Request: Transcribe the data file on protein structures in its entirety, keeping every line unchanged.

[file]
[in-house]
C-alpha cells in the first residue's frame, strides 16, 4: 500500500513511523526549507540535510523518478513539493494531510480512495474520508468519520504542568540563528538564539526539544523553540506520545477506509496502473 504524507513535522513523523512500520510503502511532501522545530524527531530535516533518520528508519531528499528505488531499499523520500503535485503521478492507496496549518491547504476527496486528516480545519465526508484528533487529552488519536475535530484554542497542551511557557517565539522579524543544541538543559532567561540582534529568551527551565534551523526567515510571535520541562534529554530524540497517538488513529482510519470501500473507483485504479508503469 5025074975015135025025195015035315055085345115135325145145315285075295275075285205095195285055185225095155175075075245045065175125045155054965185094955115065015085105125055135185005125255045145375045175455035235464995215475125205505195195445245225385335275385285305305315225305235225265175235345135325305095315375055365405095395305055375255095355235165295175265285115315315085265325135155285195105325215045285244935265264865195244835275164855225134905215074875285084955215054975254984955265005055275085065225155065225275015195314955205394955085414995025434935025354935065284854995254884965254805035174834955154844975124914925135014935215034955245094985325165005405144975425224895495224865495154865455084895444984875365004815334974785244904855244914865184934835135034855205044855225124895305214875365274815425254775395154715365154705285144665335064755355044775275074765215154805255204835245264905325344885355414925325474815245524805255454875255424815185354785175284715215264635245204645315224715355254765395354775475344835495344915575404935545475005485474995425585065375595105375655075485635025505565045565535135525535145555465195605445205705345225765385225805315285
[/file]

[in-house]
C-alpha cells in the first residue's frame, strides 16, 4: 500500500513511523526549507540535510523518478513539493494531510480512495474520508468519520504542568540563528538564539526539544523553540506520545477506509496502473 504524507513535522513523523512500520510503502511532501522545530524527531530535516533518520528508519531528499528505488531499499523520500503535485503521478492507496496549518491547504476527496486528516480545519465526508484528533487529552488519536475535530484554542497542551511557557517565539522579524543544541538543559532567561540582534529568551527551565534551523526567515510571535520541562534529554530524540497517538488513529482510519470501500473507483485504479508503469 5025074975015135025025195015035315055085345115135325145145315285075295275075285205095195285055185225095155175075075245045065175125045155054965185094955115065015085105125055135185005125255045145375045175455035235464995215475125205505195195445245225385335275385285305305315225305235225265175235345135325305095315375055365405095395305055375255095355235165295175265285115315315085265325135155285195105325215045285244935265264865195244835275164855225134905215074875285084955215054975254984955265005055275085065225155065225275015195314955205394955085414995025434935025354935065284854995254884965254805035174834955154844975124914925135014935215034955245094985325165005405144975425224895495224865495154865455084895444984875365004815334974785244904855244914865184934835135034855205044855225124895305214875365274815425254775395154715365154705285144665335064755355044775275074765215154805255204835245264905325344885355414925325474815245524805255454875255424815185354785175284715215264635245204645315224715355254765395354775475344835495344915575404935545475005485474995425585065375595105375655075485635025505565045565535135525535145555465195605445205705345225765385225805315285